Thursday, December 17, 2015


Emily Dickinson was an American poet from the nineteenth century. She was described as very introverted, and Ralph Waldo Emerson is one of her influencers. It is said that Dickinson's poems are untitled because she never meant for them to be published. Her poems were published posthumously by her family members. The poem I am going to analyze today is the poem numbered "156", also titled "Surgeon":

Surgeons must be very careful
When they take the knife!
Underneath their fine incisions
Stirs the Culprit - Life!

After carefully reading the short poem multiple times, I revealed a deeper meaning behind the poem (or I thought so). The first and third lines are written in trochaic tetrameter. The second and fourth each consist of a trochee and a cretic (/ - /). As Aristotle said, "The trochaic rhythm, again, is too much akin to the comic dance, as may be seen in tetrameter verse, for the rhythm of tetrameters is light and tripping." By using a trochaic tetrameter in the odd numbered lines, Dickinson is bringing focus to the even numbered lines. The ends of lines two and four are both stressed and also rhyme. The stressing and rhyming of "knife" and "Life" also brings focus to these words, perhaps to show how using the knife can be a catalyst of making evidences of life appear. The italicization and capitalization of the word "life" shows that the word is probably of most importance in this short poem. "Life" also seems to be an elaboration of the word "Culprit", which is also capitalized. I think what Dickinson is trying to express through the last line in the context of the entire poem is that "life" only shows when the skin is cut open. You can only truly get to know someone by knowing their life, their strengths and their flaws, by cutting them open. "Underneath their fine incisions stirs the Culprit" creates the image where someone's skin is cut open. Inside the skin, instead of finding flesh, you find energetic particles inside, of all colors of the spectrum and also black and white. This imagery shows how "lively" "life" is; it shows that life is full of movement and excitement.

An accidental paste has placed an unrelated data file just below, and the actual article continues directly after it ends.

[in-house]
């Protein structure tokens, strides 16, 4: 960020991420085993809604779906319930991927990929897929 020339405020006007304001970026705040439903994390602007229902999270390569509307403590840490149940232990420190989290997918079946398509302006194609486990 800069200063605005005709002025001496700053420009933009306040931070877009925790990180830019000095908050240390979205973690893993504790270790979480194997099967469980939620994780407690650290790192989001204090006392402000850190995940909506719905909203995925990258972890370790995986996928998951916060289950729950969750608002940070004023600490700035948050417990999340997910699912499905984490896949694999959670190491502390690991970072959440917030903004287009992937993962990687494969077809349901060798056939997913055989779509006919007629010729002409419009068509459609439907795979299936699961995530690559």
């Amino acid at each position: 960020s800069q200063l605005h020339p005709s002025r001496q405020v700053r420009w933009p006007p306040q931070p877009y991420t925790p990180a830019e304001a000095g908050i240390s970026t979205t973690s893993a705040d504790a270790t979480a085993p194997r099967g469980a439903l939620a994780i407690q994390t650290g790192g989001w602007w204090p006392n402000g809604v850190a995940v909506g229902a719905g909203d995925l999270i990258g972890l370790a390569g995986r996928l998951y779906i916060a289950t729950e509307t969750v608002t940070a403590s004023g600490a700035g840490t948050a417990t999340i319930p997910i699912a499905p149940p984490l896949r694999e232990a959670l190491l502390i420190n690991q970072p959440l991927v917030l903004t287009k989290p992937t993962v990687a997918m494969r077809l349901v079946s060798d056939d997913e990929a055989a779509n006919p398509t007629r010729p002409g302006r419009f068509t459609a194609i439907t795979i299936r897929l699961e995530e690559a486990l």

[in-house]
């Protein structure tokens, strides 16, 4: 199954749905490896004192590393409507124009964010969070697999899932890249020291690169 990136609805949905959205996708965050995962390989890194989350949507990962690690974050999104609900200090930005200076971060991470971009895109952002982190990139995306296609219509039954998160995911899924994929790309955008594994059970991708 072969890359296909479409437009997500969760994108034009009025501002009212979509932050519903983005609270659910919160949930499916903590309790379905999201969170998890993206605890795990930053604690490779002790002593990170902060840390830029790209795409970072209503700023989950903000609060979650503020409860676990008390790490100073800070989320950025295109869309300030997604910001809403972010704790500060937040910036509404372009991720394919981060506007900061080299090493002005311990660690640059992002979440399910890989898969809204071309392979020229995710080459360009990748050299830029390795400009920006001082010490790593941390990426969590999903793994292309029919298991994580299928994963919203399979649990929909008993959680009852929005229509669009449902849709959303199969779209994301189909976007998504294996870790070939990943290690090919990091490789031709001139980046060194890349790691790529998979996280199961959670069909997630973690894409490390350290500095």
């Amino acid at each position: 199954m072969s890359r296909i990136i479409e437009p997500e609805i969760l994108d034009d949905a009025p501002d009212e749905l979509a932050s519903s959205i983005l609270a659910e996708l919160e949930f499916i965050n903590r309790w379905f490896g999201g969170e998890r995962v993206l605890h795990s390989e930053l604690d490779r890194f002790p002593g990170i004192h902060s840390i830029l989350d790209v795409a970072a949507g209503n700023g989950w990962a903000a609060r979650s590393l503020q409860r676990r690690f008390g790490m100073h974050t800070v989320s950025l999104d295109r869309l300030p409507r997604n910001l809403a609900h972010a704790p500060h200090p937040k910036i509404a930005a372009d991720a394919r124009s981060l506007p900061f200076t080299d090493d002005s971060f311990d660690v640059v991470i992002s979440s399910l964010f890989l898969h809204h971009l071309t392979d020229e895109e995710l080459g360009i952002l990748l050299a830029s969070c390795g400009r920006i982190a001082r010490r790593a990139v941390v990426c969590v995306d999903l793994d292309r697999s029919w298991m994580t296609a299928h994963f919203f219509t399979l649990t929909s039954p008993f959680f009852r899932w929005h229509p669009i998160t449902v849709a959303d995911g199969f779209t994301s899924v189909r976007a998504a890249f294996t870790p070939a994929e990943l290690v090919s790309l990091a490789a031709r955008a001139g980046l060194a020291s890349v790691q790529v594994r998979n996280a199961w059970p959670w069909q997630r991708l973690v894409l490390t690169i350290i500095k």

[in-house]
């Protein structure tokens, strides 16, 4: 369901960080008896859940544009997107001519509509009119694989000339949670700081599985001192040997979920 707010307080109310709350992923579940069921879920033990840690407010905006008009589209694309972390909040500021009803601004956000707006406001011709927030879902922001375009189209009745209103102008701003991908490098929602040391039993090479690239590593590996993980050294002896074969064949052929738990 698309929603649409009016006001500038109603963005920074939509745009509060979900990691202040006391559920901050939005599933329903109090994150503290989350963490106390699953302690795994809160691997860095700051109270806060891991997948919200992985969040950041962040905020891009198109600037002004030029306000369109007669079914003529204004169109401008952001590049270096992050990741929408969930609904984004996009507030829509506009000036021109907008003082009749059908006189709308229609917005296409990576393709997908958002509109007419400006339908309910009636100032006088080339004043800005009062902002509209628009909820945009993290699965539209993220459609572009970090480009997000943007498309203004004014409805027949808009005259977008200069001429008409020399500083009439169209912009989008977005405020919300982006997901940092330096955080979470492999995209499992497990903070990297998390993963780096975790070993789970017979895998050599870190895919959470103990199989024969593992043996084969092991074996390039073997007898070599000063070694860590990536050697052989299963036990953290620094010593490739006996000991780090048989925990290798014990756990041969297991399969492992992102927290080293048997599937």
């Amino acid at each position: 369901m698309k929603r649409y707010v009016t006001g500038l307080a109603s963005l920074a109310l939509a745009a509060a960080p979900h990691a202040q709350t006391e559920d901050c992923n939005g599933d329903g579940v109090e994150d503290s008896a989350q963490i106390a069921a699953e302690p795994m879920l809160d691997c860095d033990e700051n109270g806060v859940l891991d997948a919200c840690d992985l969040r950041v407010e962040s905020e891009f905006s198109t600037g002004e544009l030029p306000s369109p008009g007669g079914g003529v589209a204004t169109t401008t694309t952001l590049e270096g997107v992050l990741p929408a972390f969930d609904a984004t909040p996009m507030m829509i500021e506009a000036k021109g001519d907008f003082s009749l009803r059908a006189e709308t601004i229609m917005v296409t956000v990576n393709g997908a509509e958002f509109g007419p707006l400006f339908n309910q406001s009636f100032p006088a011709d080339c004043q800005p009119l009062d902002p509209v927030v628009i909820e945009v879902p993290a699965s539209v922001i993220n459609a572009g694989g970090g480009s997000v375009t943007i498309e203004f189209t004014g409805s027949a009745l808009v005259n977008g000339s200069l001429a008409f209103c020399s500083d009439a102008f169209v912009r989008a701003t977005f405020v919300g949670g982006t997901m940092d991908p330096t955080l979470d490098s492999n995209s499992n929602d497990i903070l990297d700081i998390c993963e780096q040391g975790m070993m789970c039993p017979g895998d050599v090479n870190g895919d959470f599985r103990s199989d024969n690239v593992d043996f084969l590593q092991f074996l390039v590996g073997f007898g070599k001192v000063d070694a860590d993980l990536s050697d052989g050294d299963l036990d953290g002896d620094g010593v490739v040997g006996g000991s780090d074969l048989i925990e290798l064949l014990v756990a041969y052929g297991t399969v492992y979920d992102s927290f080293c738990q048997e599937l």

Dickinson uses a cautionary tone, expressed through the words "must be very careful", "fine", "stirs". The way I interpret it is that Dickinson is insinuating that by cutting open the skin, it is like opening Pandora's box in a way, letting out many bad things – including the culprit, life, but there is also a good things (maybe more than one good thing in Dickinson's case). When you open the box, you may not be ready for what is inside it. Through this poem, I think that Dickinson is trying to convey the idea that in order to see a person's true self, you have to look inside, because you cannot see what someone truly is by looking at their outside. At the same time, you must be cautious about looking at the inside of people, you may not see what you want to see.

1 comment:

  1. Intriguing interpretation, Elaine! I'd love to hear more about the role you see the meter playing in the meaning of the poem. And where did you get that quote from Aristotle from? I'd love to read more.